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Importance of neuropsychiatric evaluation in children with primary monosymptomatic enuresis

Mariangela Gulisano, Carla Domini, Mara Capelli, Alessandra Pellico, Renata Rizzo

Journal of Pediatric Urology, Available online 25 November 2016,

Commentary by Guy Bogaert

This study has focused on the neuropsychiatric evaluation of children with primary monosymptomatic enuresis.  200 children with bedwetting problems were recruted for this study from the neuropsychiatric unit of the university hospital of Catania (Sicily) and I allow to say that there is already a significant bias as where the children are coming from.  The control population were coming from a local school.  The authors have found a higher score in the Child Behavior Check List, in the Conners’ Multidimensional Anxiety Scale for Children, in the Child Depression Inventory, in the Yale global Tic Severity Score and in the Child Yale-Brown Obsessive Compulsive Scale score in the group of bedwetting children 1.  In addition, the quality of life score were lower in the group of bedwetting children.  We know from other studies that indeed, the quality of life of children who wet their bed, and their mothers are impaired and improve when the child becomes dry, so this is a normal finding.  However to be able to generalize the “high incidence” of neuropsychiatric disorders in children with nocturnal enuresis and that on the basis of this study “all bedwetting” children have to undergo this evaluation, I am not convinced at all.  The authors weaken their statement in a conclusion where “clinicians should not underestimate the effects on psychosocial development”: who said we did?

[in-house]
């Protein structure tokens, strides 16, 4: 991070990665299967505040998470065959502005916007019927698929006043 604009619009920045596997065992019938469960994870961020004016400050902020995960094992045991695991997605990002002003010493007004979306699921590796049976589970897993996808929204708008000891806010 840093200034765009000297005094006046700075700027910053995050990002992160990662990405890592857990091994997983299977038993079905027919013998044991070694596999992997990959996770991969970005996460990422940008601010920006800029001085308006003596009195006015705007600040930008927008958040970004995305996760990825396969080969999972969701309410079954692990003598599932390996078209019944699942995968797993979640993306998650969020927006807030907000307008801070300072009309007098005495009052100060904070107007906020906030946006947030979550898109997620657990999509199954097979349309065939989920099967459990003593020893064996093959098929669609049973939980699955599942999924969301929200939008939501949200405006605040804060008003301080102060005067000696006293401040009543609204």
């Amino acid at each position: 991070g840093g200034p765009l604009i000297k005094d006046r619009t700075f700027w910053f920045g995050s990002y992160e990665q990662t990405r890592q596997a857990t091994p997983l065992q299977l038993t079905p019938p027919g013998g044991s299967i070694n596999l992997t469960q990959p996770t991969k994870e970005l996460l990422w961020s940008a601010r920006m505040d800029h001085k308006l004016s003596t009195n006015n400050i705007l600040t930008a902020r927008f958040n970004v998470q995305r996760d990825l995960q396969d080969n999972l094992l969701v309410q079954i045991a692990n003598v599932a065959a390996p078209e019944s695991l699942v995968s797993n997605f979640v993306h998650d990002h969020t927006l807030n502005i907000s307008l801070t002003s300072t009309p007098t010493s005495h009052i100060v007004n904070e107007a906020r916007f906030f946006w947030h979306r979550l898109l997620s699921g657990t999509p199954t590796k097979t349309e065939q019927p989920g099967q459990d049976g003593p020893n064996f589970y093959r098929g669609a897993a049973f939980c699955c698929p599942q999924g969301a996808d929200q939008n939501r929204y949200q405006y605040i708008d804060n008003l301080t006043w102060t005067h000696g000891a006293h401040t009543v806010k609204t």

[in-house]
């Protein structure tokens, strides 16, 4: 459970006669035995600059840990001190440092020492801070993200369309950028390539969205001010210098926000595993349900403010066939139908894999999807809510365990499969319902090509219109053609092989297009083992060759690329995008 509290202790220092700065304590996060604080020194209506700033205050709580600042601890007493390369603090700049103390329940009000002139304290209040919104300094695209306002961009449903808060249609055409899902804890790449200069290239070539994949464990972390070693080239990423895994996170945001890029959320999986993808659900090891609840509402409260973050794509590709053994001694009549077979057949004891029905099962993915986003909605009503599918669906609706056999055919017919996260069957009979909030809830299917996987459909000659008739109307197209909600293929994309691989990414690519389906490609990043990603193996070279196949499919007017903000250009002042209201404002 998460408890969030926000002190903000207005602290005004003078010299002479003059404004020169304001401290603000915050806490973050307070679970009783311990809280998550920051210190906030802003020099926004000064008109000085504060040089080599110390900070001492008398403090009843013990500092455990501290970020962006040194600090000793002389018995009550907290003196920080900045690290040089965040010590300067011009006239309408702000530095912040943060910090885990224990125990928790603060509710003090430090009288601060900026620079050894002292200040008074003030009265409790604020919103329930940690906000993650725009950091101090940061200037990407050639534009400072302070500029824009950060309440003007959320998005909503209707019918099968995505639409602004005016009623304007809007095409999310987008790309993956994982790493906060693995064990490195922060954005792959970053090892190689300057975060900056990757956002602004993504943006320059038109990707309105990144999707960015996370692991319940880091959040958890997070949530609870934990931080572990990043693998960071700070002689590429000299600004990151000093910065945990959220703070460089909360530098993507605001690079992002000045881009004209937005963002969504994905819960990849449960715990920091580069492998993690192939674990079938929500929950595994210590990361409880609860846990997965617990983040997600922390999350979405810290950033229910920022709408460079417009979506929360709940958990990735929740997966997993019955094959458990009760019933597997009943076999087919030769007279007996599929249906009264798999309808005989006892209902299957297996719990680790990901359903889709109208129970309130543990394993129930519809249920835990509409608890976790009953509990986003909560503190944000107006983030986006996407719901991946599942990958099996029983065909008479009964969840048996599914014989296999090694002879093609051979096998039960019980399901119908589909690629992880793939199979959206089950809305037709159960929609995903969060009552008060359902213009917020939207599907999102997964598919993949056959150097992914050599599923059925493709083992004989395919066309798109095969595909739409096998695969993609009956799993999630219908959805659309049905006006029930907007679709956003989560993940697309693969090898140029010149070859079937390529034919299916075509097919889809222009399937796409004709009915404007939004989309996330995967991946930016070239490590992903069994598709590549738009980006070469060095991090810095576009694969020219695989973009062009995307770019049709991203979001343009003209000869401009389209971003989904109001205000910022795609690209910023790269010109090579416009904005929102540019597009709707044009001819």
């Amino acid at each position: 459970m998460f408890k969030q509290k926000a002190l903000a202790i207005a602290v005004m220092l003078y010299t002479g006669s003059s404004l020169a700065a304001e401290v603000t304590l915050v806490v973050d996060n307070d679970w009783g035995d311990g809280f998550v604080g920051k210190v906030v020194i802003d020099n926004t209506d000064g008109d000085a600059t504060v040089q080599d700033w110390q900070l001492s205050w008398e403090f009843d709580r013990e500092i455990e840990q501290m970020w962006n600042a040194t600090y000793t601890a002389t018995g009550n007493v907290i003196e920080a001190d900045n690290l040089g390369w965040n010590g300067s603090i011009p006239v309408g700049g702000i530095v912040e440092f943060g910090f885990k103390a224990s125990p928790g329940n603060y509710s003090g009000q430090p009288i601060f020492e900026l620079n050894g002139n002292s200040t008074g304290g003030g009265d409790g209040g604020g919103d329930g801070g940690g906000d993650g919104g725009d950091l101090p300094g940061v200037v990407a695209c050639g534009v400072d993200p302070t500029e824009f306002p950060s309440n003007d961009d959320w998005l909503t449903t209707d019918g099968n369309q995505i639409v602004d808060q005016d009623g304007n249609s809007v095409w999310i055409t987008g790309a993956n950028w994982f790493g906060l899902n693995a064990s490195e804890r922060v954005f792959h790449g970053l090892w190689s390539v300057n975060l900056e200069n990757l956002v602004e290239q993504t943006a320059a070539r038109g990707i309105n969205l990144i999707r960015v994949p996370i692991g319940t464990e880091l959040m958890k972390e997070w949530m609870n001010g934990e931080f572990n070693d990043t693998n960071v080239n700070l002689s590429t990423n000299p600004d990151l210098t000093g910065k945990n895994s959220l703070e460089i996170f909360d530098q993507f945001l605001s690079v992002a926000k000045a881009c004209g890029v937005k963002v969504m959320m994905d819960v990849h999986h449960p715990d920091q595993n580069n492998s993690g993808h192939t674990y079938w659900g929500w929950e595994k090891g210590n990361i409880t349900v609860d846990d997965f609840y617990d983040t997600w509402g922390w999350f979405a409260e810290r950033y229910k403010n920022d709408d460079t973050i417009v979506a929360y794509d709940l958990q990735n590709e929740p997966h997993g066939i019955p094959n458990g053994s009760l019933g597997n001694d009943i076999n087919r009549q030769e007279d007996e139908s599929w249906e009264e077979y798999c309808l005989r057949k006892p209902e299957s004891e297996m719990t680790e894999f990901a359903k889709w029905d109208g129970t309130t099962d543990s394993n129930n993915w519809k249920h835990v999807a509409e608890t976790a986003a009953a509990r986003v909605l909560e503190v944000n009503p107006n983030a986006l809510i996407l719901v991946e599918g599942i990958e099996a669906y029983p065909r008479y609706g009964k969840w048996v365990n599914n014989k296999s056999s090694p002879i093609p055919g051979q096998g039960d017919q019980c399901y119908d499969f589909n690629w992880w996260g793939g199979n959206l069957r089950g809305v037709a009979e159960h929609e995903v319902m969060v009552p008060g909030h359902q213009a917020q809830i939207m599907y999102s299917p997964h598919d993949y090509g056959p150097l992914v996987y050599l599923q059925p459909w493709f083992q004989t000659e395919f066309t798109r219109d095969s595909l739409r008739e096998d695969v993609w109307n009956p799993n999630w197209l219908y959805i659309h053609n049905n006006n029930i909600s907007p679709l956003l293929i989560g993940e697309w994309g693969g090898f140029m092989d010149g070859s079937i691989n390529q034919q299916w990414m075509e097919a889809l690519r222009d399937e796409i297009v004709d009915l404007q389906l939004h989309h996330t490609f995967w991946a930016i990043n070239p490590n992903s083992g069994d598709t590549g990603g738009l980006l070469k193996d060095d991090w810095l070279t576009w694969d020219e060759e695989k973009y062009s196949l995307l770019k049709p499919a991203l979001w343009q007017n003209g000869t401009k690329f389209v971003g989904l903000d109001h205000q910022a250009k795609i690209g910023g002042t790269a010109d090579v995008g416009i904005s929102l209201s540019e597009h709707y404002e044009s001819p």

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Consensus Guidelines

Practical consensus guidelines for the management of enuresis. 
Evaluation and management of enuresis, a common condition, is not a priority in training programs for medical doctors (MDs), despite being a common condition.